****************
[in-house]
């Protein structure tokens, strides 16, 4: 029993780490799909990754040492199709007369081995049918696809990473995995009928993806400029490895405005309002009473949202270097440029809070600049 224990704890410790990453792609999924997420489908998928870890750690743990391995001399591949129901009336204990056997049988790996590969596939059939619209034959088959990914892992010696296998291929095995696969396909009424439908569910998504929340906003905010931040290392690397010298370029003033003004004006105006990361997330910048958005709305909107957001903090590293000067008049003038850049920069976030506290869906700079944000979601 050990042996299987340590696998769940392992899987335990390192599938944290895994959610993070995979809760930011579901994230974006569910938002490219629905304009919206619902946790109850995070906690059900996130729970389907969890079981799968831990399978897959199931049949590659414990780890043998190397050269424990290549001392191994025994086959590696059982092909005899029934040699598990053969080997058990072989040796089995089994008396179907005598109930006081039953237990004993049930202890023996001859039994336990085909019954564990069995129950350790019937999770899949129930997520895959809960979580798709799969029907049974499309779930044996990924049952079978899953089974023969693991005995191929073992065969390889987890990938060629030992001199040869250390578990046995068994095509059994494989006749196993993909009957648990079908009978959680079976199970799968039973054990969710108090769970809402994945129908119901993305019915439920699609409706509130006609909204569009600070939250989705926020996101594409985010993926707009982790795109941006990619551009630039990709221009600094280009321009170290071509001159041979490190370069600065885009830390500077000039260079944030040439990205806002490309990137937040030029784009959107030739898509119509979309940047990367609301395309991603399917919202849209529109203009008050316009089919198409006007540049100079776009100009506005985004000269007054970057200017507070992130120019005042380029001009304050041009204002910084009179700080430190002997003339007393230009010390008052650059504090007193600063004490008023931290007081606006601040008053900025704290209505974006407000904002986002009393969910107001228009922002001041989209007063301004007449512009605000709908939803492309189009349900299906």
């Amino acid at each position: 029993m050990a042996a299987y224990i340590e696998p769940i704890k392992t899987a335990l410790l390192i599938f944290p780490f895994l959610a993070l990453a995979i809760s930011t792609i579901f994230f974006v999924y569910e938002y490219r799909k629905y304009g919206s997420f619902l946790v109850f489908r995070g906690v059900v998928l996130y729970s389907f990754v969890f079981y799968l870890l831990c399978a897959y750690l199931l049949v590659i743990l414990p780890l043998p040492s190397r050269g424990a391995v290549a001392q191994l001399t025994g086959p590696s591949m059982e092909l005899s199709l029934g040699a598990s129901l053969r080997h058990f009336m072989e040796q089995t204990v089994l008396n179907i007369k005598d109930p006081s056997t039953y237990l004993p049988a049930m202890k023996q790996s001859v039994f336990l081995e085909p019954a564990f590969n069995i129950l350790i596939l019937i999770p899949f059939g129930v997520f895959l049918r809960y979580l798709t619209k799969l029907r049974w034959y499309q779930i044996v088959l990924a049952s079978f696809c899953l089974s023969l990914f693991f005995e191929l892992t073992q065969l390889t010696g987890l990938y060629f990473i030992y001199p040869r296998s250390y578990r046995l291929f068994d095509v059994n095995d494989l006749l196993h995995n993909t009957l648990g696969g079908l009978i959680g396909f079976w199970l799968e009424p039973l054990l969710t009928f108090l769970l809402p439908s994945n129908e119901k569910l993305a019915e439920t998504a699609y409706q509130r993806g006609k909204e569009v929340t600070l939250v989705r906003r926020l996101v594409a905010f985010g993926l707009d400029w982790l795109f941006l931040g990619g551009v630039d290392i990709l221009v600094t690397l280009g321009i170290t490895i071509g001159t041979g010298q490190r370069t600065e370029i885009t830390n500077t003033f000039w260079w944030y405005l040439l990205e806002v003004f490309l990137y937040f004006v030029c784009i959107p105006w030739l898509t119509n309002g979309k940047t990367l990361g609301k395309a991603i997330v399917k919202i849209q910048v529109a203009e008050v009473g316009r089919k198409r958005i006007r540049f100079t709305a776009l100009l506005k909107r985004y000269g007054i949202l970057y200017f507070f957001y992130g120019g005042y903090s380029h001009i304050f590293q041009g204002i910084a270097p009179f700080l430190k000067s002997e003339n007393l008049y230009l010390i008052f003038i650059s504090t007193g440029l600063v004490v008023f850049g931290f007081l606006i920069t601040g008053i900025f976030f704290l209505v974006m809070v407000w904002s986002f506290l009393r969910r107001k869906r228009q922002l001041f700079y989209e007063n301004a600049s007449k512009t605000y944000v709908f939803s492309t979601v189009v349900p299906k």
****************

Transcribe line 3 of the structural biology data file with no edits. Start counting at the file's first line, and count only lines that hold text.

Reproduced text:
């Amino acid at each position: 029993m050990a042996a299987y224990i340590e696998p769940i704890k392992t899987a335990l410790l390192i599938f944290p780490f895994l959610a993070l990453a995979i809760s930011t792609i579901f994230f974006v999924y569910e938002y490219r799909k629905y304009g919206s997420f619902l946790v109850f489908r995070g906690v059900v998928l996130y729970s389907f990754v969890f079981y799968l870890l831990c399978a897959y750690l199931l049949v590659i743990l414990p780890l043998p040492s190397r050269g424990a391995v290549a001392q191994l001399t025994g086959p590696s591949m059982e092909l005899s199709l029934g040699a598990s129901l053969r080997h058990f009336m072989e040796q089995t204990v089994l008396n179907i007369k005598d109930p006081s056997t039953y237990l004993p049988a049930m202890k023996q790996s001859v039994f336990l081995e085909p019954a564990f590969n069995i129950l350790i596939l019937i999770p899949f059939g129930v997520f895959l049918r809960y979580l798709t619209k799969l029907r049974w034959y499309q779930i044996v088959l990924a049952s079978f696809c899953l089974s023969l990914f693991f005995e191929l892992t073992q065969l390889t010696g987890l990938y060629f990473i030992y001199p040869r296998s250390y578990r046995l291929f068994d095509v059994n095995d494989l006749l196993h995995n993909t009957l648990g696969g079908l009978i959680g396909f079976w199970l799968e009424p039973l054990l969710t009928f108090l769970l809402p439908s994945n129908e119901k569910l993305a019915e439920t998504a699609y409706q509130r993806g006609k909204e569009v929340t600070l939250v989705r906003r926020l996101v594409a905010f985010g993926l707009d400029w982790l795109f941006l931040g990619g551009v630039d290392i990709l221009v600094t690397l280009g321009i170290t490895i071509g001159t041979g010298q490190r370069t600065e370029i885009t830390n500077t003033f000039w260079w944030y405005l040439l990205e806002v003004f490309l990137y937040f004006v030029c784009i959107p105006w030739l898509t119509n309002g979309k940047t990367l990361g609301k395309a991603i997330v399917k919202i849209q910048v529109a203009e008050v009473g316009r089919k198409r958005i006007r540049f100079t709305a776009l100009l506005k909107r985004y000269g007054i949202l970057y200017f507070f957001y992130g120019g005042y903090s380029h001009i304050f590293q041009g204002i910084a270097p009179f700080l430190k000067s002997e003339n007393l008049y230009l010390i008052f003038i650059s504090t007193g440029l600063v004490v008023f850049g931290f007081l606006i920069t601040g008053i900025f976030f704290l209505v974006m809070v407000w904002s986002f506290l009393r969910r107001k869906r228009q922002l001041f700079y989209e007063n301004a600049s007449k512009t605000y944000v709908f939803s492309t979601v189009v349900p299906k």